It was 1968, and I had been told that our family was going to a drive-in movie and that "with six you get eggroll." We were all very excited, but I was very concerned because our family only numbered five. Anyone could clearly see that. But I trusted that my parents had some strategy - I had never had an eggroll and really wanted to try one.
The drive-in was created by Richard M. Hollingshead, Jr. in Camden, New Jersey in 1933. In its heyday in the 1950s/60s, there were over 3700 drive-ins in the United States. It was the perfect family outing or place to take a date - an outdoor movie viewed from within your own private environment. Sound was provided via a speaker which could be hung on the inside of the auto's window. Concessions were a short walk away.
As my family drove to the entrance of the Drive-In, my heart sank. There it was on the marquis. With Six You Get Eggroll was the title of a film starring Doris Day (I later learned this was her last appearance in a film). No eggrolls for me.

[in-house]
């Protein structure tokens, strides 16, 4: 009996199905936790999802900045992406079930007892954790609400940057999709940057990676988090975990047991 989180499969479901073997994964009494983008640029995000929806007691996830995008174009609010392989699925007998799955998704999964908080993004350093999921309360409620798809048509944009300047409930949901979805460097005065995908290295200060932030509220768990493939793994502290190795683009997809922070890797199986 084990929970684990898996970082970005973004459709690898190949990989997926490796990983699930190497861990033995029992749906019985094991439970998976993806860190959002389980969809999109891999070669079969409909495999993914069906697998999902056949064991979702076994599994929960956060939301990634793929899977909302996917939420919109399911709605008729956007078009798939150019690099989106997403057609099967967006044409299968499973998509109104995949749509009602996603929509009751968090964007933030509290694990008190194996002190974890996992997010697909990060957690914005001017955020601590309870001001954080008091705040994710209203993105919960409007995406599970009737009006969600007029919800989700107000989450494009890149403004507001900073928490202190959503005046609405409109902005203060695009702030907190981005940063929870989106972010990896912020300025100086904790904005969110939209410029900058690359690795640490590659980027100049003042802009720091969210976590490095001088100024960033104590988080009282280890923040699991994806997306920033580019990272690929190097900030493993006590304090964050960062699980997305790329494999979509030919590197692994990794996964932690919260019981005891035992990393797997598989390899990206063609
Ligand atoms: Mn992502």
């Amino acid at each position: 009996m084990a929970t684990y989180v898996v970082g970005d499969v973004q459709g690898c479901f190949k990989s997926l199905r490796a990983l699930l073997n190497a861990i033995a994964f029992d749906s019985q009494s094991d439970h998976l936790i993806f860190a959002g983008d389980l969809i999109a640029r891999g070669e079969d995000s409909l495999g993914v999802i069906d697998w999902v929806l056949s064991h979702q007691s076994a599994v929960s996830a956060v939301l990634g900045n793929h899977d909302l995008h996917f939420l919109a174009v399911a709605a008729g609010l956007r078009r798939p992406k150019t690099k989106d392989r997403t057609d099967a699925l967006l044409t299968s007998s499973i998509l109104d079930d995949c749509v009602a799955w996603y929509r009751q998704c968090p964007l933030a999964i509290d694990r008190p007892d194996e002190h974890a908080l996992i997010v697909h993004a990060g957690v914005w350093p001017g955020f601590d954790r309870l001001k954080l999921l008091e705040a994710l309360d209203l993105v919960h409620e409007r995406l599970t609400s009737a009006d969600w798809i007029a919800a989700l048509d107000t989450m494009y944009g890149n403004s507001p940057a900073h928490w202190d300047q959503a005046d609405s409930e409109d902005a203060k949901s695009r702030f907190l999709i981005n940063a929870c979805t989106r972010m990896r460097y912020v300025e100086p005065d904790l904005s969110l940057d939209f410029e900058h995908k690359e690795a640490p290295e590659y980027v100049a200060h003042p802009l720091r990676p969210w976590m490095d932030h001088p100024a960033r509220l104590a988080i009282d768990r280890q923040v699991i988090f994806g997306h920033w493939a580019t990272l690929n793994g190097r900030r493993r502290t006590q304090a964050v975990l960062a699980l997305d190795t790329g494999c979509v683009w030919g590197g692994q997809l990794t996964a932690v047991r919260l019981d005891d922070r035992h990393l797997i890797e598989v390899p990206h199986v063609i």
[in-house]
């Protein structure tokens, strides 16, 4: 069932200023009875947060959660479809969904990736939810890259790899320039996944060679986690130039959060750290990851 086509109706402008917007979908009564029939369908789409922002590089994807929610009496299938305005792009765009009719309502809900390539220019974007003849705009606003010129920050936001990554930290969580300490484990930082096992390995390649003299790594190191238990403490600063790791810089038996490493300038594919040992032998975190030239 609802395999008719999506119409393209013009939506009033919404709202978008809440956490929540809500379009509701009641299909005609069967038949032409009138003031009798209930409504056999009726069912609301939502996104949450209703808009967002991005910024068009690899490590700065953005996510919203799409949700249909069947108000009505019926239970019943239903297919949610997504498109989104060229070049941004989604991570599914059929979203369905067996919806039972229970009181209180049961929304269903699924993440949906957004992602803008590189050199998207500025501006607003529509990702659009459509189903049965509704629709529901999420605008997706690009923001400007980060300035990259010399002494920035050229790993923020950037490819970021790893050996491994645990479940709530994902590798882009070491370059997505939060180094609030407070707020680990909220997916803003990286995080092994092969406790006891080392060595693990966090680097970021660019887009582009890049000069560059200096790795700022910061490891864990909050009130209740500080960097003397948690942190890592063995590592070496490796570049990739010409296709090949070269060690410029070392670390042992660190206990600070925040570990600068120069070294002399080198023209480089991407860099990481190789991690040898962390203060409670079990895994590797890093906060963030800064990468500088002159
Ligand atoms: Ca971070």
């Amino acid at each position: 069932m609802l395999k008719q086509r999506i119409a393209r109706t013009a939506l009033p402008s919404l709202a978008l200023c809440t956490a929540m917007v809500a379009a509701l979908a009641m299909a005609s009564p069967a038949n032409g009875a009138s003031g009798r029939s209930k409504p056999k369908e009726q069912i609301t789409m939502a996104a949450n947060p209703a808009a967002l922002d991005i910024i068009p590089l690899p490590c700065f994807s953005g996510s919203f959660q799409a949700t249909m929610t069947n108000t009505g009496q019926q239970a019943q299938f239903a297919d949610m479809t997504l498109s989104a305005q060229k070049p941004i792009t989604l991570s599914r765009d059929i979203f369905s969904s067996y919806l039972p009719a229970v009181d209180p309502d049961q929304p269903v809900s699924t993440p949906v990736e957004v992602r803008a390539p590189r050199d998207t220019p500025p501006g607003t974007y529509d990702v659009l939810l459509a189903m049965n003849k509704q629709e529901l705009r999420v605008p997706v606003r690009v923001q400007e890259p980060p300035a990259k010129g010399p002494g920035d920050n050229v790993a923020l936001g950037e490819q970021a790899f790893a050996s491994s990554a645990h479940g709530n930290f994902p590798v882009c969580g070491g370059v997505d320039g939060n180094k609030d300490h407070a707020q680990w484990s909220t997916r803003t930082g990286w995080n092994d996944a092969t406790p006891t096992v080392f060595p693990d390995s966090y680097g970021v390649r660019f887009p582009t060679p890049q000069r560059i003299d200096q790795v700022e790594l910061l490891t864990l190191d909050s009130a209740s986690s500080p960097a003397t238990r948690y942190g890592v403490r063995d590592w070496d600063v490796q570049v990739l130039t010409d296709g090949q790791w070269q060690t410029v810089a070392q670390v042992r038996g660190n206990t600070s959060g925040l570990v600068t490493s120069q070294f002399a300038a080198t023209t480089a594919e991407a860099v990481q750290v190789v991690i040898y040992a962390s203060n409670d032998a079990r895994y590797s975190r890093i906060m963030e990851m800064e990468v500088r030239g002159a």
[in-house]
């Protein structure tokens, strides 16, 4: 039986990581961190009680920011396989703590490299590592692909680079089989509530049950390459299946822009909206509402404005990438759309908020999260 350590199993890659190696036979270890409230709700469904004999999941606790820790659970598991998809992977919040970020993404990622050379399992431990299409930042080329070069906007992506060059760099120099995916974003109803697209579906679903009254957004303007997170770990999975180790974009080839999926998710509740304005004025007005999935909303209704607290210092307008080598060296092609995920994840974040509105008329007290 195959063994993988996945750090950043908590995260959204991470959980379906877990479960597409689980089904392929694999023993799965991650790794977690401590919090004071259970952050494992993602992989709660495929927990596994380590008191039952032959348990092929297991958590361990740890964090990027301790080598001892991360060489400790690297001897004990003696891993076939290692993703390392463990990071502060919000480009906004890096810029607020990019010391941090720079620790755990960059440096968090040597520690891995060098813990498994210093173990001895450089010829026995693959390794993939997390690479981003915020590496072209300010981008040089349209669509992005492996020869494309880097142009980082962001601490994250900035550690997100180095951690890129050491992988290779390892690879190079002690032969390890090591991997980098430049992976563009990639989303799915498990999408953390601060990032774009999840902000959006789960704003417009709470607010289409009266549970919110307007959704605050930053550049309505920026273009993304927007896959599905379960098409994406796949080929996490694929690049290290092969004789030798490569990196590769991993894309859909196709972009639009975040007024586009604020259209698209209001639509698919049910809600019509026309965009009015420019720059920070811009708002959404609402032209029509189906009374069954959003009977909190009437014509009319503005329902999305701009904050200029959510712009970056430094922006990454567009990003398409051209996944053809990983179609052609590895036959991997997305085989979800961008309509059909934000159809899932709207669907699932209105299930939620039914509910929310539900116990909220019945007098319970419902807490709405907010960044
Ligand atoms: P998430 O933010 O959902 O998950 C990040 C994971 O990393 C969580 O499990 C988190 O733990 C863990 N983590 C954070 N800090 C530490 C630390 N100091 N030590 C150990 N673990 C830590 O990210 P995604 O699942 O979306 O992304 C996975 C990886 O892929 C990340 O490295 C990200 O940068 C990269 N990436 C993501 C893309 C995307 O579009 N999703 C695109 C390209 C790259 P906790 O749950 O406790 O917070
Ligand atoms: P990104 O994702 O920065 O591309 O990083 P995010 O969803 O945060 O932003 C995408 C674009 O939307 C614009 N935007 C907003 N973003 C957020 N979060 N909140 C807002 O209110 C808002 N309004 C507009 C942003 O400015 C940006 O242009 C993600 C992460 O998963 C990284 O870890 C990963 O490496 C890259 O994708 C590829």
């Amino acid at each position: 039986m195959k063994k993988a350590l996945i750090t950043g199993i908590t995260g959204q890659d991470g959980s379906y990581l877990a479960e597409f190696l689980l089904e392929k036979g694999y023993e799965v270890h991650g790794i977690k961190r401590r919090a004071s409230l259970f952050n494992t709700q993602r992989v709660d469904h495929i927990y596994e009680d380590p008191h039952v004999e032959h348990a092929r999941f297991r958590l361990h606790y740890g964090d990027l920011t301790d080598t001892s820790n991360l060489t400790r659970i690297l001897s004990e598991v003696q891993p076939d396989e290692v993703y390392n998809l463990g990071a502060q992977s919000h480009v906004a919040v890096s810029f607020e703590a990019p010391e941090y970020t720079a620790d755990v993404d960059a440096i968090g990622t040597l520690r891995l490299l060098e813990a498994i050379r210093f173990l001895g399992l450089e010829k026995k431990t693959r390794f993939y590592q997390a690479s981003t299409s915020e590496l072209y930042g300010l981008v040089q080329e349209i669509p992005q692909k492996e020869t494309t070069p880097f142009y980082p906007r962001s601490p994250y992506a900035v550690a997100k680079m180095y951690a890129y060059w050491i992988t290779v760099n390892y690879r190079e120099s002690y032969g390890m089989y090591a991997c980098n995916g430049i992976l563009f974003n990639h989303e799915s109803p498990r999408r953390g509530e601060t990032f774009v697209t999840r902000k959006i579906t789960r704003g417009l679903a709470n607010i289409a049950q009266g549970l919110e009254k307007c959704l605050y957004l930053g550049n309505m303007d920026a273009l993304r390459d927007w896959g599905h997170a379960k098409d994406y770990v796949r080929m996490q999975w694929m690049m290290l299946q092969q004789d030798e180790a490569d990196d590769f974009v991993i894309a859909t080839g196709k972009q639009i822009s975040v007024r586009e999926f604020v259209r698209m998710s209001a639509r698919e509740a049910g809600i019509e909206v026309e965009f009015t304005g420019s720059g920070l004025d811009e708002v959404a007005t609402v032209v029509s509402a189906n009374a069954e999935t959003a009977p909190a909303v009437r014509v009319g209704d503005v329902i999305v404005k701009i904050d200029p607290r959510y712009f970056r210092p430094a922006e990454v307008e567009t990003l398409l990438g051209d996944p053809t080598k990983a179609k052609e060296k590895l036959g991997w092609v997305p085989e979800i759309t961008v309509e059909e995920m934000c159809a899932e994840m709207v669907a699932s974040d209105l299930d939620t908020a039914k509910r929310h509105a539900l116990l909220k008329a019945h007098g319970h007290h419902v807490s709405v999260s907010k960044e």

But once I moved to New York City, closure was achieved - I had many an eggroll. But no drive-ins. However, we have the perfect urban equivalent. For some years, films have been aired around New York City in various parks during the summer. The Bryant Park Summer Film Festival screens films on Monday evenings. The event began in the early nineties and is now sponsored by HBO. What better way to enjoy the season than an outdoor film (or concert)? People bring picnics, chairs and/or blankets.
The death of theater has been predicted since the beginning of video and home entertainment systems, yet theater business booms. The numbers of drive-ins has declined dramatically - there are only about 400 nationwide. However, there is an independent revival afoot - groups like mobmov.org and guerilladrivein.org are doing impromptu screenings projected on surfaces like warehouse walls or bridge pillars. One thing missed in many of these fatalistic predictions are social needs. The huge turnouts for outdoor events, soldout theaters and independent revivals demonstrate this need. People enjoy sharing entertainment with other people, not just from the comfort of their homes.
On Friday, June 18, Films on the Green presented the French Film 8 Women in Washington Square Park, shown in today's photo. The cast of eight, with Catherine Deneuve, may appear quite large, but not if With Six You Get Eggroll :)
Note: The Films on the Green series of free screenings is jointly organized by the Cultural Services of the French Embassy and the New York City Department of Parks & Recreation for the third year running.